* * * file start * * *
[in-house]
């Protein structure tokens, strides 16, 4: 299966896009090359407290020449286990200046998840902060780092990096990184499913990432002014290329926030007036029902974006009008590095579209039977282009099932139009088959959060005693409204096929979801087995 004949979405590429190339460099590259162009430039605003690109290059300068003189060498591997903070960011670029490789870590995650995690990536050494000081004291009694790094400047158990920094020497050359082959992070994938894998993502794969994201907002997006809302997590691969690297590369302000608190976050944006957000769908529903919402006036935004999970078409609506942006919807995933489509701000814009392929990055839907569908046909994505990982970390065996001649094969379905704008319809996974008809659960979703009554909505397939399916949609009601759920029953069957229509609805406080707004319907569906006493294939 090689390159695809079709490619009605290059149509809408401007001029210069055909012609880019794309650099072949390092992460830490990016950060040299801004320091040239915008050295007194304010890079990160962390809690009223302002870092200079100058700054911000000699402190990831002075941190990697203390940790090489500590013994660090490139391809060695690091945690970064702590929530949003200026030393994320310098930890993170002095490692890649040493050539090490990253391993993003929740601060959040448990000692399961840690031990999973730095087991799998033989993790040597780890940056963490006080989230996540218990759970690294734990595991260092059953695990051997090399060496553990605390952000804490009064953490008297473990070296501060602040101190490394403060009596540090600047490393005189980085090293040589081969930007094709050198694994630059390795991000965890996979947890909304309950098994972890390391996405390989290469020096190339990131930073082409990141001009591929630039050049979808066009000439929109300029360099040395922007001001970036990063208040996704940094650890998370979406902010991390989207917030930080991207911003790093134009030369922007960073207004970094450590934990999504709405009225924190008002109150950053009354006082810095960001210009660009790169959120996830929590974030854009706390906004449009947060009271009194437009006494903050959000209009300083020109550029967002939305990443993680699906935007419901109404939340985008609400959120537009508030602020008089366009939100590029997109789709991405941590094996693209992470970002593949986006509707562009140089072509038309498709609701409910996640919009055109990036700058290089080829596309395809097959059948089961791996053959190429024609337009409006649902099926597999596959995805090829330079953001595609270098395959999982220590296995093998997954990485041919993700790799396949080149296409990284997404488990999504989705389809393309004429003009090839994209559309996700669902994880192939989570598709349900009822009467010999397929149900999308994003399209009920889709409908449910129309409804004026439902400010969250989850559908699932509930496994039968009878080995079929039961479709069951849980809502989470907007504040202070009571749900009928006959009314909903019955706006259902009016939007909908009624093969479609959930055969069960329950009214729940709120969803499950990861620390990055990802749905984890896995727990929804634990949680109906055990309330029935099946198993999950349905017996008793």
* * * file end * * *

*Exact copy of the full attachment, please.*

[in-house]
């Protein structure tokens, strides 16, 4: 299966896009090359407290020449286990200046998840902060780092990096990184499913990432002014290329926030007036029902974006009008590095579209039977282009099932139009088959959060005693409204096929979801087995 004949979405590429190339460099590259162009430039605003690109290059300068003189060498591997903070960011670029490789870590995650995690990536050494000081004291009694790094400047158990920094020497050359082959992070994938894998993502794969994201907002997006809302997590691969690297590369302000608190976050944006957000769908529903919402006036935004999970078409609506942006919807995933489509701000814009392929990055839907569908046909994505990982970390065996001649094969379905704008319809996974008809659960979703009554909505397939399916949609009601759920029953069957229509609805406080707004319907569906006493294939 090689390159695809079709490619009605290059149509809408401007001029210069055909012609880019794309650099072949390092992460830490990016950060040299801004320091040239915008050295007194304010890079990160962390809690009223302002870092200079100058700054911000000699402190990831002075941190990697203390940790090489500590013994660090490139391809060695690091945690970064702590929530949003200026030393994320310098930890993170002095490692890649040493050539090490990253391993993003929740601060959040448990000692399961840690031990999973730095087991799998033989993790040597780890940056963490006080989230996540218990759970690294734990595991260092059953695990051997090399060496553990605390952000804490009064953490008297473990070296501060602040101190490394403060009596540090600047490393005189980085090293040589081969930007094709050198694994630059390795991000965890996979947890909304309950098994972890390391996405390989290469020096190339990131930073082409990141001009591929630039050049979808066009000439929109300029360099040395922007001001970036990063208040996704940094650890998370979406902010991390989207917030930080991207911003790093134009030369922007960073207004970094450590934990999504709405009225924190008002109150950053009354006082810095960001210009660009790169959120996830929590974030854009706390906004449009947060009271009194437009006494903050959000209009300083020109550029967002939305990443993680699906935007419901109404939340985008609400959120537009508030602020008089366009939100590029997109789709991405941590094996693209992470970002593949986006509707562009140089072509038309498709609701409910996640919009055109990036700058290089080829596309395809097959059948089961791996053959190429024609337009409006649902099926597999596959995805090829330079953001595609270098395959999982220590296995093998997954990485041919993700790799396949080149296409990284997404488990999504989705389809393309004429003009090839994209559309996700669902994880192939989570598709349900009822009467010999397929149900999308994003399209009920889709409908449910129309409804004026439902400010969250989850559908699932509930496994039968009878080995079929039961479709069951849980809502989470907007504040202070009571749900009928006959009314909903019955706006259902009016939007909908009624093969479609959930055969069960329950009214729940709120969803499950990861620390990055990802749905984890896995727990929804634990949680109906055990309330029935099946198993999950349905017996008793």